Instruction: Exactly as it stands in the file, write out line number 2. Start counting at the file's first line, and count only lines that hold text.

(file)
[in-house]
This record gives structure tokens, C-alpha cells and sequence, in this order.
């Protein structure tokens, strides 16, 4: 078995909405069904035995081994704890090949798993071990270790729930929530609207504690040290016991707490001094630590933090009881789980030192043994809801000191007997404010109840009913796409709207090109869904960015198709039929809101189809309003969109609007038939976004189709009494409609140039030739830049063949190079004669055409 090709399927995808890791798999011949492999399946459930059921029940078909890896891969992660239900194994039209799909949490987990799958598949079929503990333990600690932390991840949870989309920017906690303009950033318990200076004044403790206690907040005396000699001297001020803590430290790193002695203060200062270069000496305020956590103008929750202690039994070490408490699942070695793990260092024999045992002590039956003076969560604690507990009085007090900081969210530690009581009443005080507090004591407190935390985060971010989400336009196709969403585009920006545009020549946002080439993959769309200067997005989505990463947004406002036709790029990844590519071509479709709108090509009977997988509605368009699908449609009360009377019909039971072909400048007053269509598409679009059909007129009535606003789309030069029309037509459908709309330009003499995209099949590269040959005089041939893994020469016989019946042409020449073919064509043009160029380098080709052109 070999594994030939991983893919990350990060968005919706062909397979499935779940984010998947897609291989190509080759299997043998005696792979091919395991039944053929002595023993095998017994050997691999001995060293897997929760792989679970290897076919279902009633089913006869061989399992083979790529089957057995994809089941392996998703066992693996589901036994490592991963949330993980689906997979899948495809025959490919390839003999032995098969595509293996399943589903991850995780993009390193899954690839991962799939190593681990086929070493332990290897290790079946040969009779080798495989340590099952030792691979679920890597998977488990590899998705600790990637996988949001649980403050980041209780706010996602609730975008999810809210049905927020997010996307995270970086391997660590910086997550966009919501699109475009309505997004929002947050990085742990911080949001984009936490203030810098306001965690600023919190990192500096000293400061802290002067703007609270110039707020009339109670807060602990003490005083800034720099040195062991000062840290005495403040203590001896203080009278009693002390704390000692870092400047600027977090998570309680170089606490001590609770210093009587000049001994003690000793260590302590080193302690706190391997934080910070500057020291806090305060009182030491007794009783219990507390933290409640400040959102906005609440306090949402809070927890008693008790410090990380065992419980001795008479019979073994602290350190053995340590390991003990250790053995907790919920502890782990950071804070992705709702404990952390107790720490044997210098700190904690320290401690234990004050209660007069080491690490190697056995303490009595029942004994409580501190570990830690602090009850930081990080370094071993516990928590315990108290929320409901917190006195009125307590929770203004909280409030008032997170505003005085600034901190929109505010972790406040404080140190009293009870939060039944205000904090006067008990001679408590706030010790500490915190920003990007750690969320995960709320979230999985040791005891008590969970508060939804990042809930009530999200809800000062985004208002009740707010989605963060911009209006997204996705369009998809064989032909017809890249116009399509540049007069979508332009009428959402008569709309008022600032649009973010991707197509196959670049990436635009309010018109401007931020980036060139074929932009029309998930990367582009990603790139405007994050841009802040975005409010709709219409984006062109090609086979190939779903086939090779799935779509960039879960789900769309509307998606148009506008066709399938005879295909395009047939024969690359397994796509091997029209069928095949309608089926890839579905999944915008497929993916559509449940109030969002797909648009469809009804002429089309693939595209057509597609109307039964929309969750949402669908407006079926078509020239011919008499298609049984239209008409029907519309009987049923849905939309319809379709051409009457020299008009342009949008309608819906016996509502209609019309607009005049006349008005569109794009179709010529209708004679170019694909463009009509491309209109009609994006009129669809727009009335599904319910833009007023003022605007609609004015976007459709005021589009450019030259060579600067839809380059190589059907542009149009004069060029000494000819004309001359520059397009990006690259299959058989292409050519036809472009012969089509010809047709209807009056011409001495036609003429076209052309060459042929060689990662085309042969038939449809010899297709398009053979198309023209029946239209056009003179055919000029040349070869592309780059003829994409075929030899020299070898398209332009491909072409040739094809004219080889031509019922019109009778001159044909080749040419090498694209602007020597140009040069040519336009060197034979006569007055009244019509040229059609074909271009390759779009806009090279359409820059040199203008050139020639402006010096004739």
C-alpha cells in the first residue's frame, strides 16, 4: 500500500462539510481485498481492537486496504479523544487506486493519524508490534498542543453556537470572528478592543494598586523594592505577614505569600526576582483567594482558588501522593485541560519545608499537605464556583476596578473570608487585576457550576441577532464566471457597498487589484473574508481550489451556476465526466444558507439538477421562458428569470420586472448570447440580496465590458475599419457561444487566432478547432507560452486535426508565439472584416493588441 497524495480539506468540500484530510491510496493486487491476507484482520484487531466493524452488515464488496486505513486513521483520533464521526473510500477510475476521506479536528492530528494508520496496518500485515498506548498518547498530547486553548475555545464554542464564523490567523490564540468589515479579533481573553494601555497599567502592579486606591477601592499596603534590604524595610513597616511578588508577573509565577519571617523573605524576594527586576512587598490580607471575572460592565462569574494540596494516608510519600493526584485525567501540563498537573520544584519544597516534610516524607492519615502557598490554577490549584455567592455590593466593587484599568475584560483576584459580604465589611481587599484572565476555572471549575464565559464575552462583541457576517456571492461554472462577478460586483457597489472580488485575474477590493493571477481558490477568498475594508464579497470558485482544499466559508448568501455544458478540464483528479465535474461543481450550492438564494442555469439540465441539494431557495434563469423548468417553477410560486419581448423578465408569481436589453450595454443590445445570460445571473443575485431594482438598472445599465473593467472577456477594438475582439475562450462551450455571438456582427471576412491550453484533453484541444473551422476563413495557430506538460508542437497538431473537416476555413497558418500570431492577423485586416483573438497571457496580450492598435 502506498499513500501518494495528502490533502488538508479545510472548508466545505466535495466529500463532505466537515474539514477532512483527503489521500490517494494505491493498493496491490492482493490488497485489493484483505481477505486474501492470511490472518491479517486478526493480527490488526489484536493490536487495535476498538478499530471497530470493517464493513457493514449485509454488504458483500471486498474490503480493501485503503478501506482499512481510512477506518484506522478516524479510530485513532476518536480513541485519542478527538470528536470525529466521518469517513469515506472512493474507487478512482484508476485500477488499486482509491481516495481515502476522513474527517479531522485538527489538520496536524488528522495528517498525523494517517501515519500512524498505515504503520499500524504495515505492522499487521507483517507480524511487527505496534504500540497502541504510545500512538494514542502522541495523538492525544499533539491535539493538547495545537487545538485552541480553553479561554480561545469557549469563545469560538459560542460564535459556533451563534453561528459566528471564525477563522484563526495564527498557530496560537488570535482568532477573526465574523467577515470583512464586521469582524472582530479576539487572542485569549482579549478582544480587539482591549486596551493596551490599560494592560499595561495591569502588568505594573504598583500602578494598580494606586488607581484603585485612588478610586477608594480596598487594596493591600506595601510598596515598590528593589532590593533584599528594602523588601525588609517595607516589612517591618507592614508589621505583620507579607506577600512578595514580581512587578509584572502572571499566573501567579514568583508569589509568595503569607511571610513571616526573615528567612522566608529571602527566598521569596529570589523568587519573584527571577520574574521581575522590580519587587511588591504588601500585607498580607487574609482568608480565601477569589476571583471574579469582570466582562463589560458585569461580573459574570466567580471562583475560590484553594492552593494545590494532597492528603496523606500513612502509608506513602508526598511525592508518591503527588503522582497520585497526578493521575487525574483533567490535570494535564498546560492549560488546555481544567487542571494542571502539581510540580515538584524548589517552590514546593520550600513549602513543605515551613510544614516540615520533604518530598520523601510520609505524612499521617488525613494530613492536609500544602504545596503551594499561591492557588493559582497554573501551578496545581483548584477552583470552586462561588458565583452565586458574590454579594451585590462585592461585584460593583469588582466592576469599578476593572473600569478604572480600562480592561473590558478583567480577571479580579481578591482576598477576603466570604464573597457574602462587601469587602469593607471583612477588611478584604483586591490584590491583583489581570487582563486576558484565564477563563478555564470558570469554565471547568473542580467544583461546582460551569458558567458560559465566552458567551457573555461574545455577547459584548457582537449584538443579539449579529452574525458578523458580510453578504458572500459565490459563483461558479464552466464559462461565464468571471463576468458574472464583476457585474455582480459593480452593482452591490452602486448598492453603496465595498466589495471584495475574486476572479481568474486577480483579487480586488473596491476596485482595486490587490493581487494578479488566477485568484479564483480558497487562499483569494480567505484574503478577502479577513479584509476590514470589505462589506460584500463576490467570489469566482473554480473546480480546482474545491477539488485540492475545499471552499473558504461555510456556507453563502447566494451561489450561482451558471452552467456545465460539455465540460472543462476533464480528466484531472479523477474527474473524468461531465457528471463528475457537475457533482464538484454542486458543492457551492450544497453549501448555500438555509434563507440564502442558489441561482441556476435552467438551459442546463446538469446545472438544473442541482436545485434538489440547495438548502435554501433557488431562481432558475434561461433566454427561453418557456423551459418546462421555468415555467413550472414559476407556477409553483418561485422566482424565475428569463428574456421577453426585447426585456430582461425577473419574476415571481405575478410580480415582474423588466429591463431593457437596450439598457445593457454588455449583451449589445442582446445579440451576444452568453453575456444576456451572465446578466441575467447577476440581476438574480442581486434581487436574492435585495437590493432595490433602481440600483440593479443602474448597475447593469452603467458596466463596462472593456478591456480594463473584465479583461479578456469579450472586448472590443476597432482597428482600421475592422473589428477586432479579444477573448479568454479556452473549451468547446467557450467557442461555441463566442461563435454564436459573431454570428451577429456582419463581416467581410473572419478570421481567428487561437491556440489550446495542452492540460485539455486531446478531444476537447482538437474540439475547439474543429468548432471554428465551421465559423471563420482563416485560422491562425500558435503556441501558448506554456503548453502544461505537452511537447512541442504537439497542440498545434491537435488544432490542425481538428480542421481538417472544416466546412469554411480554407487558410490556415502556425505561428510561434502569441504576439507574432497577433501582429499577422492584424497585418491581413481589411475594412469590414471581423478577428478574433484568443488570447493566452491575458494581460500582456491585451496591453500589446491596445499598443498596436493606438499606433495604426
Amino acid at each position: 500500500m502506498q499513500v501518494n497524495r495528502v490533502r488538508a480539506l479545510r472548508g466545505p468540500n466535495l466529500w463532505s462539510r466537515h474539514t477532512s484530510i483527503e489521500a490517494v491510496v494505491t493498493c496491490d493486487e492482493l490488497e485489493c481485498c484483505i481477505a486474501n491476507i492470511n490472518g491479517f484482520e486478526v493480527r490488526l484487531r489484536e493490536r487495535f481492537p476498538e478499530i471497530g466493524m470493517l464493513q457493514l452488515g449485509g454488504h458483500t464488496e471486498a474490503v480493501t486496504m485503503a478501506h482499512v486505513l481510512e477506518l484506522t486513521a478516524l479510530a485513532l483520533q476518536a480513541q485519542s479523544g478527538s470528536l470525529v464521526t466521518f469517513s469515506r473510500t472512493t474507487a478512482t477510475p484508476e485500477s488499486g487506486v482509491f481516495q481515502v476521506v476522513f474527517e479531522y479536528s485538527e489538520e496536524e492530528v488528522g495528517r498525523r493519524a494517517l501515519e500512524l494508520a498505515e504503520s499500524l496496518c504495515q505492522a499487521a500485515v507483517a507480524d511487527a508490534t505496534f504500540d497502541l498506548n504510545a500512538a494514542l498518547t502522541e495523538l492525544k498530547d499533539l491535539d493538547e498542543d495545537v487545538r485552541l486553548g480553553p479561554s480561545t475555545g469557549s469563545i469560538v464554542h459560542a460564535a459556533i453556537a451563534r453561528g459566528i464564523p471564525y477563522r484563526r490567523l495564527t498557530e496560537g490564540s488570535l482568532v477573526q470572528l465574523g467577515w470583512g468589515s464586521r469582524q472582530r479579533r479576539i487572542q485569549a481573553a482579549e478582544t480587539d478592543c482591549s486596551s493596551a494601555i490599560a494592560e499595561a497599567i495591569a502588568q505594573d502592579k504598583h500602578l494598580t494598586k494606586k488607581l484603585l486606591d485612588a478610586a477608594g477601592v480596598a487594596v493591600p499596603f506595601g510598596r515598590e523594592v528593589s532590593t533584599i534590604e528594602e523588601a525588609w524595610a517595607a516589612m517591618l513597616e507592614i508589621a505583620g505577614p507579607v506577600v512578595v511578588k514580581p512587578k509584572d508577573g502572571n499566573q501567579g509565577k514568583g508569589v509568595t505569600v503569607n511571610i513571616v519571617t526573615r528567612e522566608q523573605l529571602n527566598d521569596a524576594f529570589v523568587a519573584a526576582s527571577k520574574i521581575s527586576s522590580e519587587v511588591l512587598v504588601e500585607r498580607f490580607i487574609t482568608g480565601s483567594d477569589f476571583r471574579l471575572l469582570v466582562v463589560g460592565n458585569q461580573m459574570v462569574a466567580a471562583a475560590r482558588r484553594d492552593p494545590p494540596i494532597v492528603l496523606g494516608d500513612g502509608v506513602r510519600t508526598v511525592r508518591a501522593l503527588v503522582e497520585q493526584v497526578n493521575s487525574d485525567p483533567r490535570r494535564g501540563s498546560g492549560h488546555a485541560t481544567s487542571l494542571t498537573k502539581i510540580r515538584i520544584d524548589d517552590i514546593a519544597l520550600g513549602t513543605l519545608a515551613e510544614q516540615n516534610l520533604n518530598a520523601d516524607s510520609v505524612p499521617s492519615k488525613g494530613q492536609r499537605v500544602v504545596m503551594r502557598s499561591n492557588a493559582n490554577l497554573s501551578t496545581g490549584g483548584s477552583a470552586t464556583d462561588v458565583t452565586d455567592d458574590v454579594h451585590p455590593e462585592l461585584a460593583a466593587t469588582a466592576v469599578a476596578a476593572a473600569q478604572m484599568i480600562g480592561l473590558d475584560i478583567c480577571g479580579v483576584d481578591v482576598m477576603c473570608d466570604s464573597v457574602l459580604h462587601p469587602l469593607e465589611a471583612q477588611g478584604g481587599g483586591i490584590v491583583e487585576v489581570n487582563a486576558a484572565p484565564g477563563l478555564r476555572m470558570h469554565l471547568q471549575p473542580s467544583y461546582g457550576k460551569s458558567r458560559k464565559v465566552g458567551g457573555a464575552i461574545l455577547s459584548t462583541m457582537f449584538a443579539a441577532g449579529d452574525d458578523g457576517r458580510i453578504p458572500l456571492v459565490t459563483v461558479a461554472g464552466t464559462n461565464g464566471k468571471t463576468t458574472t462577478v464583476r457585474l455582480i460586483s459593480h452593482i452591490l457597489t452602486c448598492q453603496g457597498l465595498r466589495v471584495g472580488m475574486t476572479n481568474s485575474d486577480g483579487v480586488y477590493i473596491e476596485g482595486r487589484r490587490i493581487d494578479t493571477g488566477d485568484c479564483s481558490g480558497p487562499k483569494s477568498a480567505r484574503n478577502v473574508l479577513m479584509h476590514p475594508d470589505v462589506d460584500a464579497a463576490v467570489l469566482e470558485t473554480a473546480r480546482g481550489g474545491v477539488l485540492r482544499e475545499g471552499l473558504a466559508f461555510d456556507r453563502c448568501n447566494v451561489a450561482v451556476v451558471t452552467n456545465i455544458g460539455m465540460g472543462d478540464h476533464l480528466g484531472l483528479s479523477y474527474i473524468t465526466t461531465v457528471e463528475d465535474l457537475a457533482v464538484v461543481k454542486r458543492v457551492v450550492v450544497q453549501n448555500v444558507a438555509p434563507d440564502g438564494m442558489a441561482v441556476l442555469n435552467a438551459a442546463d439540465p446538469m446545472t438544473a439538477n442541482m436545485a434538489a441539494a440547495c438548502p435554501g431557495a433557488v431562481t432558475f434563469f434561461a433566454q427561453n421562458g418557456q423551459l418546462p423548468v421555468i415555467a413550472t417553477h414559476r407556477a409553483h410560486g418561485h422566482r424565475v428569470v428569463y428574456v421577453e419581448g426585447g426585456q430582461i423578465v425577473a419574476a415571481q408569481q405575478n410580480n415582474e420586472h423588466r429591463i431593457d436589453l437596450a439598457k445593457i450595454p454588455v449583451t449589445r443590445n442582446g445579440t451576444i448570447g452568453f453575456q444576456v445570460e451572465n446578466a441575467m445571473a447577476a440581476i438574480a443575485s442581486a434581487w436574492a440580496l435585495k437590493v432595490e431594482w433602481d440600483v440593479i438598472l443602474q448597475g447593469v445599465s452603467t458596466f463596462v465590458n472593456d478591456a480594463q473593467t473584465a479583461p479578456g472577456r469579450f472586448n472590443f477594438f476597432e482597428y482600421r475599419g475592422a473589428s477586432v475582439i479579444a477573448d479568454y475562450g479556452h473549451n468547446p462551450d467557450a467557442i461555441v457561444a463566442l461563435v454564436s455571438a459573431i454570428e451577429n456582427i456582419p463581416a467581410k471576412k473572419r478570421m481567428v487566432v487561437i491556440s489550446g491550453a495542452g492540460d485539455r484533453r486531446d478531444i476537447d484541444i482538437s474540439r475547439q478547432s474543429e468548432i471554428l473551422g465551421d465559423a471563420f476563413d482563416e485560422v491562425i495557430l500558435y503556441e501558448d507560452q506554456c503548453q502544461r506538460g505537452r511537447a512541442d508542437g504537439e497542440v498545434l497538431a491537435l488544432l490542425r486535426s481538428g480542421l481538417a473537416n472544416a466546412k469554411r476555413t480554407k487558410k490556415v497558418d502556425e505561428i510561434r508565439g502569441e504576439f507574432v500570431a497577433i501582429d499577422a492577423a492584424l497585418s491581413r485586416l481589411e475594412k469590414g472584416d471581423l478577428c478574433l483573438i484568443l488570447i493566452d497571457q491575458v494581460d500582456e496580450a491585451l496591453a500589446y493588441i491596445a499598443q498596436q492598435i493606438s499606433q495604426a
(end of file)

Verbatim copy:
This record gives structure tokens, C-alpha cells and sequence, in this order.